We swayed back and forth, her back against the porch swing with her chubby legs straight ahead, many years away from reaching the patio floor beneath. I tucked a protective arm around my little charge, happy that I’d found something for her short attention span that pleased us both. Conversation with a one year old can be limited, so I just sang an impromptu ditty about the blue sky, the green trees, and the great, big God who made her and made me.
There have been many songs, conversations, activities, sit-down lessons, and lots more cousins added since then, but the teaching essence of “swing-time” remains the same: one generation telling God’s works to another (Psalm 145:4). Christian grandparents want to share their faith with their grandkids, and indeed they are responsible before the Lord to do so (Deuteronomy 4:9; Psalms 78:4–7).
It’s a mighty calling, but, really, how does one go about it? What are the ways, the when, and the where of it all?
For generations, intentional grandparents have been enlisting the help of holiday celebrations when families tend to gather. That’s a favorite for my husband and me. Of course, Christmas and Easter are perfect times to read the related Scriptures or role-play the historical accounts.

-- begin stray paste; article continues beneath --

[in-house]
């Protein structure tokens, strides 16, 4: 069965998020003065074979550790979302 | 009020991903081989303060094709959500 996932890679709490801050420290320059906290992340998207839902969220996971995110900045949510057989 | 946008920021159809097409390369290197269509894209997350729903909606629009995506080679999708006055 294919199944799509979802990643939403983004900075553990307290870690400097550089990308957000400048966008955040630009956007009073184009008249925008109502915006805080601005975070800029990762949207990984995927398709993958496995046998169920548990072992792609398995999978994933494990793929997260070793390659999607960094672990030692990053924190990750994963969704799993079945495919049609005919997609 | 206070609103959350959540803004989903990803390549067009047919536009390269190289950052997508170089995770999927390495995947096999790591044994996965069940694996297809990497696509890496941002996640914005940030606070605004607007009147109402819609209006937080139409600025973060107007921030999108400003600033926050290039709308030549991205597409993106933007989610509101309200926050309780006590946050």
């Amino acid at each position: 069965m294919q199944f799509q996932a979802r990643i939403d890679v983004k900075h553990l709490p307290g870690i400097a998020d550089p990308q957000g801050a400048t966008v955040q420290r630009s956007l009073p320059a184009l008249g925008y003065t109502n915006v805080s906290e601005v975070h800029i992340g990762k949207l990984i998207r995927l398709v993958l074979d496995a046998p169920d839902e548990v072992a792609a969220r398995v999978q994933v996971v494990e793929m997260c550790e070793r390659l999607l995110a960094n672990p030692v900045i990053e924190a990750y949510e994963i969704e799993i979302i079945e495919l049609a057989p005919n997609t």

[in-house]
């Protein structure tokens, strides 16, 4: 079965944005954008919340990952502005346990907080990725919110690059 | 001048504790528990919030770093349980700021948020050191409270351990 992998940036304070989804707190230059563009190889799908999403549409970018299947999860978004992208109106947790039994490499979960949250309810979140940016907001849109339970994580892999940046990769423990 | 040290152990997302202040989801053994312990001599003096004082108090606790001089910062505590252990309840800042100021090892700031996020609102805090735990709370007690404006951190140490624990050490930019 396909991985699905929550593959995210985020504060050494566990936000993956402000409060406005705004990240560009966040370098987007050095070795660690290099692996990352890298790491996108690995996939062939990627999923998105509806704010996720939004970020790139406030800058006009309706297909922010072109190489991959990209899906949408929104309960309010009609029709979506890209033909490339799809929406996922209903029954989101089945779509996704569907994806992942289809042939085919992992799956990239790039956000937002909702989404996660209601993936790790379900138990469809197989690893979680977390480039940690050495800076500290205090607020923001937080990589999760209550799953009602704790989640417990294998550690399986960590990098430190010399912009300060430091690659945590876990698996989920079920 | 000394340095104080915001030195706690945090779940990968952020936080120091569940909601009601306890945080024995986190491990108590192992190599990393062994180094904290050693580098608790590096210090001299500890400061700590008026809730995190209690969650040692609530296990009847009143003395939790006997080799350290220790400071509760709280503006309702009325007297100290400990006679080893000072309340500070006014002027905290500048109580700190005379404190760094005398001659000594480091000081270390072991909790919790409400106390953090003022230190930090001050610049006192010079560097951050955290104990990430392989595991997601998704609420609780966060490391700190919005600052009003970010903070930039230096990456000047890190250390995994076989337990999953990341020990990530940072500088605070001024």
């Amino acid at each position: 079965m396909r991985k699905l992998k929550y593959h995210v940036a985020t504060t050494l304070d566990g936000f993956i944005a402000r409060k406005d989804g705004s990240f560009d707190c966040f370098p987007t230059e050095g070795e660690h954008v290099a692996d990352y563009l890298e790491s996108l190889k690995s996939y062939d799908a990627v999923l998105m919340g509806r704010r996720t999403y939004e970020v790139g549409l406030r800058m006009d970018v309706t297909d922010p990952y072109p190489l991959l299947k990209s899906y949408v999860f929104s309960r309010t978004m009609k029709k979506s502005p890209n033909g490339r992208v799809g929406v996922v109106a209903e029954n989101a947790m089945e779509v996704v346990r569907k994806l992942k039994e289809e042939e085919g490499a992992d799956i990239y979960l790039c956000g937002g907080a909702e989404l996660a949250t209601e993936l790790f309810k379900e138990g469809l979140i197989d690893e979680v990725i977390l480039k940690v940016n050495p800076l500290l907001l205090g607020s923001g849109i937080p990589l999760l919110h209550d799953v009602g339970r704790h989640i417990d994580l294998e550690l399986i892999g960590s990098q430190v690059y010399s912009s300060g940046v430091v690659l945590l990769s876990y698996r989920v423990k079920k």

For generations, intentional grandparents have been enlisting the help of holiday celebrations when families tend to gather.
Eight-year-old Eli, the eldest of our 14 grandchildren, was pleased to lead his siblings and cousins on a living room Easter processional with his homemade banner bearing the word Power, proclaiming God’s power over death, held high. The songs, the tambourines, and the dance of tiny feet that day all declared the “praiseworthy deeds of the Lord” to the next generation.
Birthdays, anniversaries, Thanksgiving, Passover, even Valentine’s Day and St. Patrick’s Day offer grandparents an opportunity to gather their grandchildren and lift high the name of Jesus. It can be as simple as reading aloud a Scripture or devotional passage before the meal, or as involved as a carefully planned event that enlists the help of age-appropriate books, crafts, games, or even carefully selected message-movies to teach your kids.
But life isn’t all special days; it’s mostly ordinary, a fact that is not overlooked in God’s Word, which directs us to teach when we sit, walk, lie down, and rise. Deuteronomy 6:7 has ordinary life covered!
Regular days involve using our skills to do work, which is another great way to teach children. Grandparents can use their everyday work skills as a way to equip children, guiding their character, work ethic, and others-oriented habits in the process: